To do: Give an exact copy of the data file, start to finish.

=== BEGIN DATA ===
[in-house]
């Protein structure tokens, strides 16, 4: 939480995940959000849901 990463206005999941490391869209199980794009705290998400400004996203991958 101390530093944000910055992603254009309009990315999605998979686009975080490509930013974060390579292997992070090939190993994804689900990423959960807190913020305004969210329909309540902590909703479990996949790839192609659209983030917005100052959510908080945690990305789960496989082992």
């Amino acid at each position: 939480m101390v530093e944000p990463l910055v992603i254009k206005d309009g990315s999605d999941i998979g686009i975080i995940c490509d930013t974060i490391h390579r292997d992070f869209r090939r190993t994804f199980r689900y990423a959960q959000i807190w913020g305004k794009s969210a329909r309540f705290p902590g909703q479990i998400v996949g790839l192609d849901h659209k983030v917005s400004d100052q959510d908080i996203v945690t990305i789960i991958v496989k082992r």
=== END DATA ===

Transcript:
[in-house]
């Protein structure tokens, strides 16, 4: 939480995940959000849901 990463206005999941490391869209199980794009705290998400400004996203991958 101390530093944000910055992603254009309009990315999605998979686009975080490509930013974060390579292997992070090939190993994804689900990423959960807190913020305004969210329909309540902590909703479990996949790839192609659209983030917005100052959510908080945690990305789960496989082992």
């Amino acid at each position: 939480m101390v530093e944000p990463l910055v992603i254009k206005d309009g990315s999605d999941i998979g686009i975080i995940c490509d930013t974060i490391h390579r292997d992070f869209r090939r190993t994804f199980r689900y990423a959960q959000i807190w913020g305004k794009s969210a329909r309540f705290p902590g909703q479990i998400v996949g790839l192609d849901h659209k983030v917005s400004d100052q959510d908080i996203v945690t990305i789960i991958v496989k082992r």